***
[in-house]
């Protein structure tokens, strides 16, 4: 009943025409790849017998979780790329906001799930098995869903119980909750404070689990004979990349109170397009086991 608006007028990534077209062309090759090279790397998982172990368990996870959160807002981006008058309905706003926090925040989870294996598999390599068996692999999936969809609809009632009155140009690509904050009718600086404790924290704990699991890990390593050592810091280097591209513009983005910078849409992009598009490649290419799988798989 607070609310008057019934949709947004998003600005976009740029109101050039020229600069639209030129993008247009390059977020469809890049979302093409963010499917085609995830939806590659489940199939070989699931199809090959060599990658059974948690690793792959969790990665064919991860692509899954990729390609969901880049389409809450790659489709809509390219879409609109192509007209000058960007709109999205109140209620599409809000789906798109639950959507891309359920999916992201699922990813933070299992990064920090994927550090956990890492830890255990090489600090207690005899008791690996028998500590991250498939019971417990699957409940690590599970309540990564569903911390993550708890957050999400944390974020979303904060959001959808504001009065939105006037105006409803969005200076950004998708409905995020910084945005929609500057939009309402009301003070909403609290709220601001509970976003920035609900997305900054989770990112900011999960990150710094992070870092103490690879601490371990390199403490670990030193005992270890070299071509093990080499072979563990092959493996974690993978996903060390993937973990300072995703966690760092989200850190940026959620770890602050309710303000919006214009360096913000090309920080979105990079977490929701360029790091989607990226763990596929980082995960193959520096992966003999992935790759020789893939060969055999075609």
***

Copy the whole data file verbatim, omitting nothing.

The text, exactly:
[in-house]
């Protein structure tokens, strides 16, 4: 009943025409790849017998979780790329906001799930098995869903119980909750404070689990004979990349109170397009086991 608006007028990534077209062309090759090279790397998982172990368990996870959160807002981006008058309905706003926090925040989870294996598999390599068996692999999936969809609809009632009155140009690509904050009718600086404790924290704990699991890990390593050592810091280097591209513009983005910078849409992009598009490649290419799988798989 607070609310008057019934949709947004998003600005976009740029109101050039020229600069639209030129993008247009390059977020469809890049979302093409963010499917085609995830939806590659489940199939070989699931199809090959060599990658059974948690690793792959969790990665064919991860692509899954990729390609969901880049389409809450790659489709809509390219879409609109192509007209000058960007709109999205109140209620599409809000789906798109639950959507891309359920999916992201699922990813933070299992990064920090994927550090956990890492830890255990090489600090207690005899008791690996028998500590991250498939019971417990699957409940690590599970309540990564569903911390993550708890957050999400944390974020979303904060959001959808504001009065939105006037105006409803969005200076950004998708409905995020910084945005929609500057939009309402009301003070909403609290709220601001509970976003920035609900997305900054989770990112900011999960990150710094992070870092103490690879601490371990390199403490670990030193005992270890070299071509093990080499072979563990092959493996974690993978996903060390993937973990300072995703966690760092989200850190940026959620770890602050309710303000919006214009360096913000090309920080979105990079977490929701360029790091989607990226763990596929980082995960193959520096992966003999992935790759020789893939060969055999075609």